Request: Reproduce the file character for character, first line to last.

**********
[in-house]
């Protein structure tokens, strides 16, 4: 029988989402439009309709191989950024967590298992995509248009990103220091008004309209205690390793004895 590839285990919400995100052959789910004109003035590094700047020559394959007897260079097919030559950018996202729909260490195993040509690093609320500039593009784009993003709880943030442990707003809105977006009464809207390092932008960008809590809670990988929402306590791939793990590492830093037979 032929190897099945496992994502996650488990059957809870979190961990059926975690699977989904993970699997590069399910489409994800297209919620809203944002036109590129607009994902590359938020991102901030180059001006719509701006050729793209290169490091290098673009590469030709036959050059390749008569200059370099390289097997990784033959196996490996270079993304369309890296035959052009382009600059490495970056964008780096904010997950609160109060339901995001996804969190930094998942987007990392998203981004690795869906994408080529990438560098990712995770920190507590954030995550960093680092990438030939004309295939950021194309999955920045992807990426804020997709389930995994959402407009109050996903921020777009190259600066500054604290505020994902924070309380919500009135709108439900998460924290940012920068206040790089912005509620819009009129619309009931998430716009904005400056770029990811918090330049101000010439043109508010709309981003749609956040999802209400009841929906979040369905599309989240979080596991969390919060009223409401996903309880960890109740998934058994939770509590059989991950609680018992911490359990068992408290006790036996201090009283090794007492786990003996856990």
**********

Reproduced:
[in-house]
């Protein structure tokens, strides 16, 4: 029988989402439009309709191989950024967590298992995509248009990103220091008004309209205690390793004895 590839285990919400995100052959789910004109003035590094700047020559394959007897260079097919030559950018996202729909260490195993040509690093609320500039593009784009993003709880943030442990707003809105977006009464809207390092932008960008809590809670990988929402306590791939793990590492830093037979 032929190897099945496992994502996650488990059957809870979190961990059926975690699977989904993970699997590069399910489409994800297209919620809203944002036109590129607009994902590359938020991102901030180059001006719509701006050729793209290169490091290098673009590469030709036959050059390749008569200059370099390289097997990784033959196996490996270079993304369309890296035959052009382009600059490495970056964008780096904010997950609160109060339901995001996804969190930094998942987007990392998203981004690795869906994408080529990438560098990712995770920190507590954030995550960093680092990438030939004309295939950021194309999955920045992807990426804020997709389930995994959402407009109050996903921020777009190259600066500054604290505020994902924070309380919500009135709108439900998460924290940012920068206040790089912005509620819009009129619309009931998430716009904005400056770029990811918090330049101000010439043109508010709309981003749609956040999802209400009841929906979040369905599309989240979080596991969390919060009223409401996903309880960890109740998934058994939770509590059989991950609680018992911490359990068992408290006790036996201090009283090794007492786990003996856990």